HTC had ramped up the audio capabilities significantly on the 10 and with the HTC 10 evo, they have gone further into fine-tuning the audio proposition for customers. On-board the HTC 10 evo are the world’s 1st USB Type-C dual adaptive earphones. While this is amazing news- it means that like Apple and Moto before them, HTC have done away with the headphone jack on this phone. Whether this is something they will follow through with their subsequent phones remains to be seem but given that the USB Type-C port allows for hi-res audio transmission, something tells us it is here to stay.
The HTC 10 evo is Hi-Res audio certified and it comes with a clever bit of tech called HTC BoomSound™ Adaptive Audio. Everytime you pop on the earphones supplied in the box, you can opt to get your inner ears analysed and depending on how you well you hear and to what level in your ears, the music playback is then customised to your hearing.
It sounds terribly complicated, but during demo, we can vouch for the remarkable difference in audio quality between the analysed audio and bog-standard audio playback.Every note, nuance and tone can be tuned to your individual hearing and the results were quite staggering. You can also record hi-res audio on its own, apart from when you record 4K videos.
The HTC 10 evo comes with Android 7.0 Nougat on-board with HTC's customisations atop. There is Boost+ which we liken to the equivalent of a butler. It optimises memory, cleans up files, makes sure the phone runs along as is expected and keeps an eye on the battery life. Gamers will be pleased to know that Boost+ on the HTC 10 evo can give their abilities on games a performance boost as well.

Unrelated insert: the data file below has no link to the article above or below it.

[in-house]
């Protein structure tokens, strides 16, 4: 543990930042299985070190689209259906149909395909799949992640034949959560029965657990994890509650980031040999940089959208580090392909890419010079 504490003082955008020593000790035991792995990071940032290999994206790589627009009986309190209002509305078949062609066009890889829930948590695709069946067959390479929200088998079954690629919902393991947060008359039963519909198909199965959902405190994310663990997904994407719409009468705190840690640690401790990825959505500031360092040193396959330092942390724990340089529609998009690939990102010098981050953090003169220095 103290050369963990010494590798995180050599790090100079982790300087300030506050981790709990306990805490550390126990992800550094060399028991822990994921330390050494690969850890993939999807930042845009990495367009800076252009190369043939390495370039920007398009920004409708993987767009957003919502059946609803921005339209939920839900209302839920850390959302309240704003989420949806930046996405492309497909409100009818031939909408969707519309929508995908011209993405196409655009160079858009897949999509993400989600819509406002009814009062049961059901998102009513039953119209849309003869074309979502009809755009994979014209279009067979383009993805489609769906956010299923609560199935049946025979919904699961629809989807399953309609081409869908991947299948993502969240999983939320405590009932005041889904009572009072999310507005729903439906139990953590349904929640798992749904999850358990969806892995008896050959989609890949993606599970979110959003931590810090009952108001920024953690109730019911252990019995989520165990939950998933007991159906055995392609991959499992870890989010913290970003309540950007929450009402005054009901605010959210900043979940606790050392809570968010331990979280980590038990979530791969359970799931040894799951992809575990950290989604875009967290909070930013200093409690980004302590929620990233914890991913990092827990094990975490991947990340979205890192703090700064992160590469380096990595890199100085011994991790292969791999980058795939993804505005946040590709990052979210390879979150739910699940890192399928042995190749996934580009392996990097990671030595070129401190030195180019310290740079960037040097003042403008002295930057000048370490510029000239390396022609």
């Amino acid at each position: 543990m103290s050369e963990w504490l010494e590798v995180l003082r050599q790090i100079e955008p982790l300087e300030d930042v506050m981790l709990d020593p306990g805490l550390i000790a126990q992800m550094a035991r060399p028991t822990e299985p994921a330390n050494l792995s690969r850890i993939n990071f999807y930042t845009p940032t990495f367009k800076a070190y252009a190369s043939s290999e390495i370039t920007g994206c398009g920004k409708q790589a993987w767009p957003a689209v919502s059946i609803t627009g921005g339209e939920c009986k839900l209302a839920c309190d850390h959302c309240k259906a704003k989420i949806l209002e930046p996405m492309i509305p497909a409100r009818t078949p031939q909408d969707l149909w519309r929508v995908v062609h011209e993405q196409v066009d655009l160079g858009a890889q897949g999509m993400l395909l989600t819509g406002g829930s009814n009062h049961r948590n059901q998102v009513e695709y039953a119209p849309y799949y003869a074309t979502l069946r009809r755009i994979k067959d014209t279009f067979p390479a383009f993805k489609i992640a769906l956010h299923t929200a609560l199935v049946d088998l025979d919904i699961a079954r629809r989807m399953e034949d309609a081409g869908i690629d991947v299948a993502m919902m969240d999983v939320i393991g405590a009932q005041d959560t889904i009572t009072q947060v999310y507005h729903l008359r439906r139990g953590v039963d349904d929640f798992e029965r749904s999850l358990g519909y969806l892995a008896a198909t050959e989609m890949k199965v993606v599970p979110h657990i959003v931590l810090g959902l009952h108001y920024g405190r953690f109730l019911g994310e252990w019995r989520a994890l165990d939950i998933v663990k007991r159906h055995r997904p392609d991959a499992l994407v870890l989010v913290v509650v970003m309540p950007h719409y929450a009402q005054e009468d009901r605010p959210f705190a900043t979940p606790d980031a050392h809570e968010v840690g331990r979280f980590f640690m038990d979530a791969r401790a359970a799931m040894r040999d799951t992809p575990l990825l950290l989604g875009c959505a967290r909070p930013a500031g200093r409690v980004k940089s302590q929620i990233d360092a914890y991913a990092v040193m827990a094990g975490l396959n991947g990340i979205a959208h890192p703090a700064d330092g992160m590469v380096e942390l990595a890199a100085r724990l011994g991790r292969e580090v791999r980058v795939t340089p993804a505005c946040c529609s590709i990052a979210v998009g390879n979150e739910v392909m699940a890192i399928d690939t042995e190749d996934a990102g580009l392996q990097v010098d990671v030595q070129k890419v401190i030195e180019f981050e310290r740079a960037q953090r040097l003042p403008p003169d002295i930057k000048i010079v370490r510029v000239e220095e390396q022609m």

As always, you can use the HTC Themes app to make the phone look exactly as you would like it to. Internally, there is a Qualcomm Snapdragon 810 processor bolstered by 3GB RAM. While the processor is an older generation, that shouldn't come as a problem performance-wise. However, the processor was known for its thermal issues- specifically that phones running on it would get hot, very quickly. HTC themselves ran into that issue with the HTC One M9. Although the Google Nexus 6P later used this same processor with no performance related issues- they seemed to have gotten ironed out...
Battery-wise, you are onto a winner with the HTC 10 evo. There is a 3200 mAH number on here and the phone further comes with quick charging capabilities.
There are two on-board memory flavours: 32 and 64GB and you are further able to add upto 2TB of storage utilising the microSD slot on the phone. However, in this day and age of Google Drive and a million other cloud storage services, expandable storage might not be your primary concern.
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This phone is an absolute cracker. Apart from the slight off-note with the older processor, its specs check out and that gorgeous unimetal body is absolutely stunning.
However, there are two issues with the HTC 10 evo being the breakout product this year.
Firstly, the price. At between £450-£499, it is the same price (almost) as the HTC 10, the flagship. At launch, the HTC 10 was priced at £579 and is now reduced to £499 online.
For what it is, the HTC 10 evo is incredibly over-priced. There are others like the OnePlus 3 and Honor 8 which deliver almost the same specs and let you save more than £100 on the price.
Secondly, HTC have gone down the e-commerce route to sell this phone. This means, it can only be bought from the HTC website. Not even Amazon. For a phone to be released at this time of the year and not be available on the high-street doesn't bode well for its success. Whether it is telling of HTC's relationship with high-street retailers or of its own uncertain future, we would hate to speculate...
But it is a shame because the HTC 10 evo is a great product.